This Droplet Walks On Water, Mimics Quantum Mechanics

One of the 10 award-winning science visualizations from the 2016 Vizzies
a droplet bounces across a red and blue water surface
Quantum physics defies physicists' intuitions. Analogies from the macroscopic world can help. [Read more.] Daniel M. Harris and John W.M. Bush

Quantum physics measures movements of the tiniest particles in the universe, which not only happen incredibly quickly and on very small scales, but also defy physicists’ intuition. Analogies from the macroscopic world can help scientists visualize quantumlike phenomena more easily. Daniel Harris, then a doctoral student at MIT, turned to a quirky relationship between liquid droplets and a vibrating bath. The vibration stops the droplet from assimilating into the bath, and it bounces across the surface instead. The droplet and the waves it creates mimic some of the statistical behaviors of quantum particles—except they’re visible to the naked eye. The photo is one of several hundred Harris took for his doctorate, all snapped with an off-the-shelf camera.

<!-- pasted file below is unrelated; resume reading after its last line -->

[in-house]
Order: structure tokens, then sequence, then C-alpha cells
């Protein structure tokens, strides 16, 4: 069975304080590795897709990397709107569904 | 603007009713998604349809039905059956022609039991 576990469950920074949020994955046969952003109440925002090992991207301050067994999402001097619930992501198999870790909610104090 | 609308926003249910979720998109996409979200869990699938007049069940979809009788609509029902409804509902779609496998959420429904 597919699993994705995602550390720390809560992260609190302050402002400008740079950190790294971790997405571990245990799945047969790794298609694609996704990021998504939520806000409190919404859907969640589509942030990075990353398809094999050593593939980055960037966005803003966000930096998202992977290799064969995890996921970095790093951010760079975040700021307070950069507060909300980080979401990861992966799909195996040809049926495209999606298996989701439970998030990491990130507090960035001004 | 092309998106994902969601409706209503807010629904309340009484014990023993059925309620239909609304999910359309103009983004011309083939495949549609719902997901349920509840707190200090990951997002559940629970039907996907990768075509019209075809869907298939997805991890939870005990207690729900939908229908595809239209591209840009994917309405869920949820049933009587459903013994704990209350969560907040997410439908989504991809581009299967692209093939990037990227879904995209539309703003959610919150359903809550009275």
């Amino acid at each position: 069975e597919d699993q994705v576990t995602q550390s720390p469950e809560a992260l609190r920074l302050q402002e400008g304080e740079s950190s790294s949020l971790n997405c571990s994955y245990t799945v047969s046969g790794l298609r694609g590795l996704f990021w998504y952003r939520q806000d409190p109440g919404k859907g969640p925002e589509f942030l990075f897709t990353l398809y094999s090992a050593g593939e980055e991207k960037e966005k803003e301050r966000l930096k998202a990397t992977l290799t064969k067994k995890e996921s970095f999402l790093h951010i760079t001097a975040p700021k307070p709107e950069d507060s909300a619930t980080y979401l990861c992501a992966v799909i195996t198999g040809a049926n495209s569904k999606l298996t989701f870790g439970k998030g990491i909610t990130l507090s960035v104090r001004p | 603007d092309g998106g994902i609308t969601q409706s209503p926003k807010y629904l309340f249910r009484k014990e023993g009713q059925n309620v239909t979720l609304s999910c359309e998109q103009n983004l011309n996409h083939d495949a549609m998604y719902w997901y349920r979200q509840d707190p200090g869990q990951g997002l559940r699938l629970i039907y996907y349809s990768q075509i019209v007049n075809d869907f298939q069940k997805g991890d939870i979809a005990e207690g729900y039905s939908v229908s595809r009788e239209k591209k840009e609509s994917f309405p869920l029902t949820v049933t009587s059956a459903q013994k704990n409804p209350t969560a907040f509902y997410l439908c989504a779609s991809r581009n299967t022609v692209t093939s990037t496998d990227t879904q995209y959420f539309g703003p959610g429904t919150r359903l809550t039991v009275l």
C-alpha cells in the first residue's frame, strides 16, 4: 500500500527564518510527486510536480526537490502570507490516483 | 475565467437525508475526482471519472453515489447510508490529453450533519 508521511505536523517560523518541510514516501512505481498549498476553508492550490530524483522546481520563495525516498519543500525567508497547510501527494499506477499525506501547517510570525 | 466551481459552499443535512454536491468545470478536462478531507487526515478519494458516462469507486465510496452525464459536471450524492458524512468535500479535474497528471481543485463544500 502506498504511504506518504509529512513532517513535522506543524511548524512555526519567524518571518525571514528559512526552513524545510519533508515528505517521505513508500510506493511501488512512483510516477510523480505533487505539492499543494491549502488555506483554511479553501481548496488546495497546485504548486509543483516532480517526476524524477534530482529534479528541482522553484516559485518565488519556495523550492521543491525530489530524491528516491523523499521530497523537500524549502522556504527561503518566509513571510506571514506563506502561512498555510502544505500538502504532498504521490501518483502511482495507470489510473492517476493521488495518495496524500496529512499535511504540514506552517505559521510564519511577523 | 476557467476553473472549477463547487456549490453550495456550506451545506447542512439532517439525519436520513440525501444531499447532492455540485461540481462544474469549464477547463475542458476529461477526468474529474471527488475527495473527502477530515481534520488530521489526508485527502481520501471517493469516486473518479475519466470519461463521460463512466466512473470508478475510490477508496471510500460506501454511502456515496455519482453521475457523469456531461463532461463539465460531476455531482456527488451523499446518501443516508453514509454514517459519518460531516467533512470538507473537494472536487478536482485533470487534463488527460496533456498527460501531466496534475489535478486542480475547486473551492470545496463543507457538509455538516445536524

“Walking in Color” won the Expert’s Choice award for Photography in the 2016 Vizzies. See all 10 of the winners.

This article was originally published in the March/April 2016 issue of Popular Science, under the title “The 2016 Vizzies.”